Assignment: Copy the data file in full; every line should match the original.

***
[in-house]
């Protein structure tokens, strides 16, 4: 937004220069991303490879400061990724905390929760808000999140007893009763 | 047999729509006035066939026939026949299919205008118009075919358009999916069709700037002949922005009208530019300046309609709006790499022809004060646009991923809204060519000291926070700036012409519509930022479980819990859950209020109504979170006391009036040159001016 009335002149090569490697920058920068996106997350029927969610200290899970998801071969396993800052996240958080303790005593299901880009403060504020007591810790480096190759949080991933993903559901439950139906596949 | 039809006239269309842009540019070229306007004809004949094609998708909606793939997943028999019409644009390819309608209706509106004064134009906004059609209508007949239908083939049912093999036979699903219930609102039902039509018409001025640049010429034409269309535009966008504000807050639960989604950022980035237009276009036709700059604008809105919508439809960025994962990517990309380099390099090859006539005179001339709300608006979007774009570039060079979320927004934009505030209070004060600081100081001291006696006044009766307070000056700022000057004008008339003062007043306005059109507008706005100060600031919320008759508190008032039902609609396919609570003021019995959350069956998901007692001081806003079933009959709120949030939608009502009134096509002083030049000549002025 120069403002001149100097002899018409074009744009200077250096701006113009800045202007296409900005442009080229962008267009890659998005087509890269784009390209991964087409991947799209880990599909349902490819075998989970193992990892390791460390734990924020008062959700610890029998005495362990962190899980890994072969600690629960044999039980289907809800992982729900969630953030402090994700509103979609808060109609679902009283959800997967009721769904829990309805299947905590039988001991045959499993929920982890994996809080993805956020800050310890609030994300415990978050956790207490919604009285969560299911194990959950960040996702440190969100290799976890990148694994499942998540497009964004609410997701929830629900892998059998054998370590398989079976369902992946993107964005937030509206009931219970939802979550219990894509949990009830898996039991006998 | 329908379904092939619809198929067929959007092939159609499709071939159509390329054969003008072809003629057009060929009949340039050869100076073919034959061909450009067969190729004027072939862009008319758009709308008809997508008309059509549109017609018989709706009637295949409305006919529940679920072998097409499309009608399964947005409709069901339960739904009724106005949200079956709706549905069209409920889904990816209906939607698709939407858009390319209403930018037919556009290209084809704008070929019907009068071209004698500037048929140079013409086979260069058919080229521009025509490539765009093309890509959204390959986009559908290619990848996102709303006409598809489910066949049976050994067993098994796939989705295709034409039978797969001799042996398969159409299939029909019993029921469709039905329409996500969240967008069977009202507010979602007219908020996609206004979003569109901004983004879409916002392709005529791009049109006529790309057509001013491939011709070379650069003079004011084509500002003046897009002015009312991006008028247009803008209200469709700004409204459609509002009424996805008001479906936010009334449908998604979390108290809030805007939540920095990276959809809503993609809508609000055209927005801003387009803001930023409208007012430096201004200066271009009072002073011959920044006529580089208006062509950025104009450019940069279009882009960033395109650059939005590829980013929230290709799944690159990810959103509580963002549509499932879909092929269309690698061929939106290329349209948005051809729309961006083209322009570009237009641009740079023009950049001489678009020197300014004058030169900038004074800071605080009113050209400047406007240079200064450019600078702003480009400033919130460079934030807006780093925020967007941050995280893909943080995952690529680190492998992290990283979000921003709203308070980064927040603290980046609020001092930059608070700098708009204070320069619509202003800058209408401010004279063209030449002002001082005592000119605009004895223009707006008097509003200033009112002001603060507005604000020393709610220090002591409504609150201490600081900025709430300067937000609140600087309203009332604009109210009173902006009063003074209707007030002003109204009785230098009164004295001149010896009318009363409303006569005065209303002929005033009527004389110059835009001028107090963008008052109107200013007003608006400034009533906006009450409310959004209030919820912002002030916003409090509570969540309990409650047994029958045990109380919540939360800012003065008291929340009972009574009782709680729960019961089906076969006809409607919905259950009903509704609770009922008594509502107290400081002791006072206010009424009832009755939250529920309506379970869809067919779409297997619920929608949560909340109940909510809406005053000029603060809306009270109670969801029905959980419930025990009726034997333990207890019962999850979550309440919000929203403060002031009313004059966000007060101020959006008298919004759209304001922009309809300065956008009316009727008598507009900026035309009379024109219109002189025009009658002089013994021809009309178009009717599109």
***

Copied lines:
[in-house]
């Protein structure tokens, strides 16, 4: 937004220069991303490879400061990724905390929760808000999140007893009763 | 047999729509006035066939026939026949299919205008118009075919358009999916069709700037002949922005009208530019300046309609709006790499022809004060646009991923809204060519000291926070700036012409519509930022479980819990859950209020109504979170006391009036040159001016 009335002149090569490697920058920068996106997350029927969610200290899970998801071969396993800052996240958080303790005593299901880009403060504020007591810790480096190759949080991933993903559901439950139906596949 | 039809006239269309842009540019070229306007004809004949094609998708909606793939997943028999019409644009390819309608209706509106004064134009906004059609209508007949239908083939049912093999036979699903219930609102039902039509018409001025640049010429034409269309535009966008504000807050639960989604950022980035237009276009036709700059604008809105919508439809960025994962990517990309380099390099090859006539005179001339709300608006979007774009570039060079979320927004934009505030209070004060600081100081001291006696006044009766307070000056700022000057004008008339003062007043306005059109507008706005100060600031919320008759508190008032039902609609396919609570003021019995959350069956998901007692001081806003079933009959709120949030939608009502009134096509002083030049000549002025 120069403002001149100097002899018409074009744009200077250096701006113009800045202007296409900005442009080229962008267009890659998005087509890269784009390209991964087409991947799209880990599909349902490819075998989970193992990892390791460390734990924020008062959700610890029998005495362990962190899980890994072969600690629960044999039980289907809800992982729900969630953030402090994700509103979609808060109609679902009283959800997967009721769904829990309805299947905590039988001991045959499993929920982890994996809080993805956020800050310890609030994300415990978050956790207490919604009285969560299911194990959950960040996702440190969100290799976890990148694994499942998540497009964004609410997701929830629900892998059998054998370590398989079976369902992946993107964005937030509206009931219970939802979550219990894509949990009830898996039991006998 | 329908379904092939619809198929067929959007092939159609499709071939159509390329054969003008072809003629057009060929009949340039050869100076073919034959061909450009067969190729004027072939862009008319758009709308008809997508008309059509549109017609018989709706009637295949409305006919529940679920072998097409499309009608399964947005409709069901339960739904009724106005949200079956709706549905069209409920889904990816209906939607698709939407858009390319209403930018037919556009290209084809704008070929019907009068071209004698500037048929140079013409086979260069058919080229521009025509490539765009093309890509959204390959986009559908290619990848996102709303006409598809489910066949049976050994067993098994796939989705295709034409039978797969001799042996398969159409299939029909019993029921469709039905329409996500969240967008069977009202507010979602007219908020996609206004979003569109901004983004879409916002392709005529791009049109006529790309057509001013491939011709070379650069003079004011084509500002003046897009002015009312991006008028247009803008209200469709700004409204459609509002009424996805008001479906936010009334449908998604979390108290809030805007939540920095990276959809809503993609809508609000055209927005801003387009803001930023409208007012430096201004200066271009009072002073011959920044006529580089208006062509950025104009450019940069279009882009960033395109650059939005590829980013929230290709799944690159990810959103509580963002549509499932879909092929269309690698061929939106290329349209948005051809729309961006083209322009570009237009641009740079023009950049001489678009020197300014004058030169900038004074800071605080009113050209400047406007240079200064450019600078702003480009400033919130460079934030807006780093925020967007941050995280893909943080995952690529680190492998992290990283979000921003709203308070980064927040603290980046609020001092930059608070700098708009204070320069619509202003800058209408401010004279063209030449002002001082005592000119605009004895223009707006008097509003200033009112002001603060507005604000020393709610220090002591409504609150201490600081900025709430300067937000609140600087309203009332604009109210009173902006009063003074209707007030002003109204009785230098009164004295001149010896009318009363409303006569005065209303002929005033009527004389110059835009001028107090963008008052109107200013007003608006400034009533906006009450409310959004209030919820912002002030916003409090509570969540309990409650047994029958045990109380919540939360800012003065008291929340009972009574009782709680729960019961089906076969006809409607919905259950009903509704609770009922008594509502107290400081002791006072206010009424009832009755939250529920309506379970869809067919779409297997619920929608949560909340109940909510809406005053000029603060809306009270109670969801029905959980419930025990009726034997333990207890019962999850979550309440919000929203403060002031009313004059966000007060101020959006008298919004759209304001922009309809300065956008009316009727008598507009900026035309009379024109219109002189025009009658002089013994021809009309178009009717599109």